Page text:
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Wearing apparel, furniture, utensils, vehicles, etc. held for personal use not liable to capital gains tax!

Readers will recall that the Cost Inflation Index (CII) for purposes of computing the Indexed Cost of Acquisition for computation of Long Term Capital Gains for FY 2011-12 was 785. As against the same the Central Government has recently notified the CII for FY 2012-13 at 852. This reflects an 8.5% rise in inflation over the preceding year.

As per Section 2(14) of the Income-tax Act ‘personal effects,’ excluding jewellery, are not treated as capital assets and hence any gain arising on their transfer cannot be made liable to capital gains tax. ‘Personal effects’ would include movable property such as wearing apparel, furniture, household articles, utensils, vehicles, etc. held for personal use. Jewellery which has been excluded from ‘personal effects’ would include ornaments made of gold, silver, platinum or any other precious metal, precious or semi-precious stones and any articles set in any such stones.

A motor car or any other conveyance held for the personal use of a taxpayer is also a personal effect and any profit or gain arising from the same cannot be charged to tax as capital gains. In this regard, one can rely on the decision of the Bombay High Court in the case of ‘CIT vs. Sitadevi N. Poddar’ 148 ITR 506(Bom.). (more…)


Standard deduction & interest on borrowed capital help effectively scale down your tax rate on rent

Under the provisions of the Income-tax Act, the annual value (AV) of a house property let-out on rent is determined on the basis of the following:

  • The fair rental value of the property, not exceeding the standard rent determined or determinable under the relevant Rent Control Act.

  • Actual rent received or receivable, if such amount is higher than the fair rental value.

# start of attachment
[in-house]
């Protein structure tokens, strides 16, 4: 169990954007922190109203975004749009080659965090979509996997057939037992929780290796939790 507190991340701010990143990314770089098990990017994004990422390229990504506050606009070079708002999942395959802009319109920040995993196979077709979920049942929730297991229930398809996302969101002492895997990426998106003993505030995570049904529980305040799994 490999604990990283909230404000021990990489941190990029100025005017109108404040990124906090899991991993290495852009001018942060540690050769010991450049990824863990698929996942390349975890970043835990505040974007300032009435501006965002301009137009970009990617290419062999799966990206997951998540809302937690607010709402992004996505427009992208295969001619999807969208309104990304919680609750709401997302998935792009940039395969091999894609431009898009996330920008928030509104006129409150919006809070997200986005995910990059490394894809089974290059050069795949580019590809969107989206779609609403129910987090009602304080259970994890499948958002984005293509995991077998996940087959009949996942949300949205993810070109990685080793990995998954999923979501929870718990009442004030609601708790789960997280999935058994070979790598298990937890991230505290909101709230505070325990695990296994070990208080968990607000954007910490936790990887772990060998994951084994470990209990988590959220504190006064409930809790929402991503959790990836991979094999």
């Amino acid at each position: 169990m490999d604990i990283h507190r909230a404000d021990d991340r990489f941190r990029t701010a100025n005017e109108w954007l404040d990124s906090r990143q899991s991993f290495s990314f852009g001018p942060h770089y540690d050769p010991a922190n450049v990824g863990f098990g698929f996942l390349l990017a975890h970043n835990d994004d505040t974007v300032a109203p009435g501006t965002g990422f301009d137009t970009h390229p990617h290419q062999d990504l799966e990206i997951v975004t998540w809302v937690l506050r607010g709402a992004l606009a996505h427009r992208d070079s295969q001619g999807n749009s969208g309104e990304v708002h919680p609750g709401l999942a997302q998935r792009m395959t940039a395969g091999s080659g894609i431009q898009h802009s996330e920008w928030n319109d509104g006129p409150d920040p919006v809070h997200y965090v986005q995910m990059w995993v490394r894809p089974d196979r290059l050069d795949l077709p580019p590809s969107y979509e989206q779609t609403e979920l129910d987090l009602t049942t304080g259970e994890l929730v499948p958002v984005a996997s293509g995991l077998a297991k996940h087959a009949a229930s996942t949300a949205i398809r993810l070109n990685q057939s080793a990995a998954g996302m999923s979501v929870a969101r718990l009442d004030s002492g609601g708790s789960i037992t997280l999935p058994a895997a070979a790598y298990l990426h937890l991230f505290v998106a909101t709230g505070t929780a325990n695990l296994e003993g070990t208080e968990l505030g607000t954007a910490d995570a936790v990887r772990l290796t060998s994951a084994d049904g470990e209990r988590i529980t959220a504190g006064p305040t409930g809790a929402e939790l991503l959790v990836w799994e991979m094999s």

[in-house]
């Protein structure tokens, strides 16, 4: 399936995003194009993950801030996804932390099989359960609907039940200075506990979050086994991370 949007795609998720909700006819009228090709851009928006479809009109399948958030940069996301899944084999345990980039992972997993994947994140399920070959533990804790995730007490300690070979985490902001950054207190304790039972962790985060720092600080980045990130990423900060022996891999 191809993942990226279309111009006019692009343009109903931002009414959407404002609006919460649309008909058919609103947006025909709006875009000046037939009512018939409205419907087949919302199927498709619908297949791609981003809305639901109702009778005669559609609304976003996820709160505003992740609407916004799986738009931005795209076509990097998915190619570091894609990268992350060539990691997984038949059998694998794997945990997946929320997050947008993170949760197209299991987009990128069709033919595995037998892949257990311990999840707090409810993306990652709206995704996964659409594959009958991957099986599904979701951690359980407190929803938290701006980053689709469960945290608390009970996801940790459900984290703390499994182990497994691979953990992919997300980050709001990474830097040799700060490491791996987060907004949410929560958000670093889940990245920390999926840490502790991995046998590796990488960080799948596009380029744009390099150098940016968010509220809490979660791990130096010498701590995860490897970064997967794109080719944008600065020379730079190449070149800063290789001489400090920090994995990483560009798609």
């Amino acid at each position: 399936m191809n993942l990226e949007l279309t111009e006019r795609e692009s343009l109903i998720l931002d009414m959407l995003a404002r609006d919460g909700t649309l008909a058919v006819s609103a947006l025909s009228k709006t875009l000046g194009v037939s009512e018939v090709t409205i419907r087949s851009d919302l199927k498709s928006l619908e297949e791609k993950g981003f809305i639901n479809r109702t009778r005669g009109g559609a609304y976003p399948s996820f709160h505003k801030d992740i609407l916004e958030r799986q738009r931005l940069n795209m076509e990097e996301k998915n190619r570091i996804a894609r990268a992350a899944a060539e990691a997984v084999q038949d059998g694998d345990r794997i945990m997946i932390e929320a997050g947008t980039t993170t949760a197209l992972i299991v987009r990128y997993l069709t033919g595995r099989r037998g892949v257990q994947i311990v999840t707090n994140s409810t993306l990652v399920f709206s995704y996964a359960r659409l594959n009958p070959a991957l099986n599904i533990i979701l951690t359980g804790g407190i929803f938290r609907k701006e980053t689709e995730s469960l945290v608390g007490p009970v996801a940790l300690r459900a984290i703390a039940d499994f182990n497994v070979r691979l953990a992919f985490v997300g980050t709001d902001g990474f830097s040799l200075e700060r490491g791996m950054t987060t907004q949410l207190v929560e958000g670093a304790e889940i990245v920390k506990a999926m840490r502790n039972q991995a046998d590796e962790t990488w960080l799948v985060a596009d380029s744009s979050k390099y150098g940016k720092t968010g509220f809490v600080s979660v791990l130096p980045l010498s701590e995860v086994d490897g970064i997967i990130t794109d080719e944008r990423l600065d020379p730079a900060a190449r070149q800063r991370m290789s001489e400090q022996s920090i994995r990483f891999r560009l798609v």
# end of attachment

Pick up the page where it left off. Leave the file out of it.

• Where the property has remained vacant for whole or part of the year and owing to such vacancy, the rent received or receivable is less than the fair rental value, such lesser amount.

From the gross annual value as computed above, municipal taxes (including service taxes such as education cess, water taxes, etc.) levied by any local authority in respect of the house property are required to be deducted if these are borne by the owner. The amount left after deduction of municipal taxes is known as the net annual value. From the net annual value as determined above, the relevant deductions as available under Section 24 (discussed hereinafter) are to be deducted. (more…)


With current prices of gold, silver & motor cars its worth taking a look if you are liable to wealth tax

There was a time when everything was taxable under Wealth-tax, excepting specific exemptions provided for the purpose. Under the current provisions, only six kinds of assets are treated as taxable, thereby exempting all other assets from the scope of Wealth-tax.

With effect from Assessment Year 1993-94, the basic exemption limit for Wealth-tax applicable for Individuals, Hindu Undivided Families and Companies was steeply raised from Rs.2,50,000 to Rs.15,00,000 and the rate of tax was fixed at a flat rate of 1% as compared to the earlier graded tax system.

It took the Finance Minister nearly 17 years to review the basic exemption limit. With effect from the valuation date 31st March 2010, relevant to Assessment Year 2010-11, the said exemption limit was revised from Rs.15,00,000 to Rs.30,00,000.

What is significant to note, is that prior to Assessment Year 1993-94, everything was taxable under Wealth-tax, excepting specific exemptions provided for the purpose.  However, under the current provisions, only six kinds of assets are treated as taxable, thereby exempting all other assets from the scope of Wealth-tax. (more…)


Firm or company can claim depreciation on car purchased out of its funds, though in the name of its partner or director!

                    “What’s in a name? That which we call a rose by any other name would smell as sweet.”  This Shakespearean quote seems to have inspired as many five High Courts to hold that the Income-tax Department cannot refuse the claim for depreciation on a vehicle owned by a company or a firm, on the mere ground that it is not registered in its name, but stands in the name of its director or partner. Interestingly, there is no decision of any court or tribunal that has taken a contrary view on the subject.

             Section 32 of the Income-tax Act entitles a taxpayer to claim depreciation at prescribed rates for assets owned and used by the taxpayer for purposes of his business or profession. In case of a vehicle such as a motor car, it is common to come across cases where the car is registered under the Motor Vehicles Act in the name of a partner or a director (since it is a lot more economical to do so in terms of RTO taxes and registration charges), though the same has actually been purchased by a firm or company out of its own funds, or if acquired through borrowed funds the loan is repaid along with interest by the firm or company.


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